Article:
Why we need to let teens do stuff for themselves (aka the case of the teenager and the birthday cheque)
It’s easy to forget how little teenagers know about the world. Partly because they look so grown up and partly because they have that know-it-all attitude. But, in reality, they are only half emerged from the cocoon of childhood where parents did everything for them.
I was reminded of this remarkable lack of real-world knowledge a few weeks back when my teenager got a cheque from his Grandmother. When the cheque fell out of the birthday card, he picked it up and looked at me with that “I have no idea what this is” look on his face.
It wasn’t the first time he’d received a cheque. When they were younger, Grandma used to send cheques addressed to me and I would deposit them in my account and give the kids cash in return. Last year, Grandma had a bit of a senior moment and forgot to post a card in time. So I texted her my son’s newly opened bank account details and she did a quick bank transfer instead.
This year, she wrote the cheque out directly to my son. And he looked at it, completely blankly. “What do I do with this?” he asked.
I had a choice. I could easily have taken the cheque to the bank for him. I was going into town at lunchtime anyway and I knew he desperately wanted the money for the weekend. But (and I’m not proud of this) my son had been utterly obnoxious that week so I wasn’t feeling very co-operative. So I told him that he needed to take the cheque along with his debit card to the bank and they would show him what to do.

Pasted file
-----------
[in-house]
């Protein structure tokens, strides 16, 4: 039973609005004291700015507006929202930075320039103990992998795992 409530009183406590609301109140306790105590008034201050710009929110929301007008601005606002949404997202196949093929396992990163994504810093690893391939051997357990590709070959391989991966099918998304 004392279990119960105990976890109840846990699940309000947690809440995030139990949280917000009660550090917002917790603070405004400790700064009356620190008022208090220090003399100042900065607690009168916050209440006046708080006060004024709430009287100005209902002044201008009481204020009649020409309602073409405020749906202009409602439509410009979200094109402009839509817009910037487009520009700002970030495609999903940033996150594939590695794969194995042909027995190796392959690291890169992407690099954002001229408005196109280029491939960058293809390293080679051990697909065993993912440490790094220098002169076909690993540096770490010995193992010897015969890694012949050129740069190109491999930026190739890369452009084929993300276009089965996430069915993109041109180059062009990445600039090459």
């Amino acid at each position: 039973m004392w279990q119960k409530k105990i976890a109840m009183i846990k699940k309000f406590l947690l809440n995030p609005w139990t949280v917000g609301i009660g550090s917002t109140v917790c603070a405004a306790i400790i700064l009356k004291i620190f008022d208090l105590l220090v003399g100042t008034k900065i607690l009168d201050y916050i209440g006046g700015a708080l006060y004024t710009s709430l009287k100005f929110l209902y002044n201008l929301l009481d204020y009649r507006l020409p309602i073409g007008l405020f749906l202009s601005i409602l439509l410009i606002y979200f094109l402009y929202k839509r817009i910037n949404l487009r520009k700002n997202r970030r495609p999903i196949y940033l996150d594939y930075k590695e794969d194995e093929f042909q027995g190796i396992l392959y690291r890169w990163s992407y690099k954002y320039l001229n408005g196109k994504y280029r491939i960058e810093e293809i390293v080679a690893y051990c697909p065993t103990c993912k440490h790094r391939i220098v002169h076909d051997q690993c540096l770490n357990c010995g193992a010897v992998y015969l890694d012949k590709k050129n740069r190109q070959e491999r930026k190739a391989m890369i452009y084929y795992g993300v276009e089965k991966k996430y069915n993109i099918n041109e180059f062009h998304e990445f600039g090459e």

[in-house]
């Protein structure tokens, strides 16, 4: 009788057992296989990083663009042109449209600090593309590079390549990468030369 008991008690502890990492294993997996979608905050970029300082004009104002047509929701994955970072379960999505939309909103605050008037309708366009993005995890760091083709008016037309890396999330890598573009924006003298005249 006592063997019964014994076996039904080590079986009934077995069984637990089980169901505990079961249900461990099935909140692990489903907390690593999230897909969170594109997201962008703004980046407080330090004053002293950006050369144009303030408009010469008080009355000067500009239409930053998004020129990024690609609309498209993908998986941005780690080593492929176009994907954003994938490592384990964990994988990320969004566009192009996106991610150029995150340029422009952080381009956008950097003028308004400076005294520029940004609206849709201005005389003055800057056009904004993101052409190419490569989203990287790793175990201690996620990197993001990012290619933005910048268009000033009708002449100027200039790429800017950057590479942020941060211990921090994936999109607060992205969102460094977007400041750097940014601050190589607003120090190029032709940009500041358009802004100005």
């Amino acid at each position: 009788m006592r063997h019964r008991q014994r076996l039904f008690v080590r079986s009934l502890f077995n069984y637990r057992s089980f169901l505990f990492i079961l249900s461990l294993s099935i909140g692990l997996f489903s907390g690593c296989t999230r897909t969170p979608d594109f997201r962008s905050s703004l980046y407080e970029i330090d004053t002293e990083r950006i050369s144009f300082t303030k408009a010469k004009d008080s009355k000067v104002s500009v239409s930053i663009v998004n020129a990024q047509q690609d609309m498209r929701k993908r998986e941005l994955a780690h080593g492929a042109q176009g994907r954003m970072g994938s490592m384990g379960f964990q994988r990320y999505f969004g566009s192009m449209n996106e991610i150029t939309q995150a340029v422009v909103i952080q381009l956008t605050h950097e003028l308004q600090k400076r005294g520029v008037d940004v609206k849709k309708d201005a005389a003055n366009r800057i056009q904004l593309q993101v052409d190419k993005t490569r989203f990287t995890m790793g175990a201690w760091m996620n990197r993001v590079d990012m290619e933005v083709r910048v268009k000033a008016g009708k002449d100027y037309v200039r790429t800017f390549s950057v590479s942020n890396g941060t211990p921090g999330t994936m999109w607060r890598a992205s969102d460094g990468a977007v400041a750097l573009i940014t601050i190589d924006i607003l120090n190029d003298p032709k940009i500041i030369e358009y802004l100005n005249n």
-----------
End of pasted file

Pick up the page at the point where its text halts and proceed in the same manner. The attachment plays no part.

The day continued uneventfully, with a bit of cake and a lot of Xbox. At about 2.30pm, I reminded the birthday boy that banks close early. “I’ve looked it up,” he said confidently. “It’s open until five.” I explained that he needed to get the cheque to the bank before 3.30pm or it might take longer for the money to go into his account. He looked at me as if I was talking Greek and went back to his Xbox.
At 3.25pm I was on the phone (ironically to a journalist talking about parenting teenagers!) when my son came in gesticulating and mouthing words to the effect of what have I done with his cheque? He’s angry because he can’t find it. I manage to mime back a polite suggestion (while spouting confidently about the importance of maintaining good relationships with teenagers) that it is most probably with his birthday cards where he left them on the table. I hear the front door shut.
At 3.35pm I get a phone call. He’s in town. “Where is Barclays Bank?” he asks. Which is odd, because he banks with Lloyds. “Why do you want Barclays Bank?” I ask. “It says Barclays on the cheque,” he replies. I just about manage not to laugh. I explain that he needs to go to his own bank in order to put the cheque into his own bank account. “Oh,” he says. And pauses. “So where’s Lloyds Bank then?”
The moral of this story? Teenagers don’t know how to do stuff unless they are given the opportunity to practise. Life skills only come from having a go. We need to let kids do things for themselves and, if we don’t, they end up with a lot of holes in their knowledge. Teens always think their parents are WRONG about everything. Sometimes, the best thing to do is to stop trying to explain or tell them and just let them get on with it. Let them work out for themselves what they don’t know (and how to do it).
And, no, the cheque hadn’t cleared when he wanted money at the weekend!